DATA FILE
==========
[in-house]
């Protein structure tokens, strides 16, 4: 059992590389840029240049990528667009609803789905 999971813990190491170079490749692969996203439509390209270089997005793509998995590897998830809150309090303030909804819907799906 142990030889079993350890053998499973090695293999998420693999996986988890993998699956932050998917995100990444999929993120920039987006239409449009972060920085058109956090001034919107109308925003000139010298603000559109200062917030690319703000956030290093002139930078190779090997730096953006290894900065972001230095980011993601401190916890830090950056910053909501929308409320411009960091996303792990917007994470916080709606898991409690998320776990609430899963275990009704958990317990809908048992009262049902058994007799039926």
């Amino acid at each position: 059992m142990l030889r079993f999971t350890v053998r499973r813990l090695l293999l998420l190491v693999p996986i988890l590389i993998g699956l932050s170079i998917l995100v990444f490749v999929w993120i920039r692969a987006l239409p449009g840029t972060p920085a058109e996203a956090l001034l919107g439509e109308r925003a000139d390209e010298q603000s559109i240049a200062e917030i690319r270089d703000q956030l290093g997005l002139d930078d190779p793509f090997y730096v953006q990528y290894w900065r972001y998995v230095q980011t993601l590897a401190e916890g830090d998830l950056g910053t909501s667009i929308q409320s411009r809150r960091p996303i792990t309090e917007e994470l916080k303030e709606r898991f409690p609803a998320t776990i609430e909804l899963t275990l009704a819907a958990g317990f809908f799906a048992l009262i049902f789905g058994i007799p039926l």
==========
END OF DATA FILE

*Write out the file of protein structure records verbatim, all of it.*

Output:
[in-house]
């Protein structure tokens, strides 16, 4: 059992590389840029240049990528667009609803789905 999971813990190491170079490749692969996203439509390209270089997005793509998995590897998830809150309090303030909804819907799906 142990030889079993350890053998499973090695293999998420693999996986988890993998699956932050998917995100990444999929993120920039987006239409449009972060920085058109956090001034919107109308925003000139010298603000559109200062917030690319703000956030290093002139930078190779090997730096953006290894900065972001230095980011993601401190916890830090950056910053909501929308409320411009960091996303792990917007994470916080709606898991409690998320776990609430899963275990009704958990317990809908048992009262049902058994007799039926």
């Amino acid at each position: 059992m142990l030889r079993f999971t350890v053998r499973r813990l090695l293999l998420l190491v693999p996986i988890l590389i993998g699956l932050s170079i998917l995100v990444f490749v999929w993120i920039r692969a987006l239409p449009g840029t972060p920085a058109e996203a956090l001034l919107g439509e109308r925003a000139d390209e010298q603000s559109i240049a200062e917030i690319r270089d703000q956030l290093g997005l002139d930078d190779p793509f090997y730096v953006q990528y290894w900065r972001y998995v230095q980011t993601l590897a401190e916890g830090d998830l950056g910053t909501s667009i929308q409320s411009r809150r960091p996303i792990t309090e917007e994470l916080k303030e709606r898991f409690p609803a998320t776990i609430e909804l899963t275990l009704a819907a958990g317990f809908f799906a048992l009262i049902f789905g058994i007799p039926l």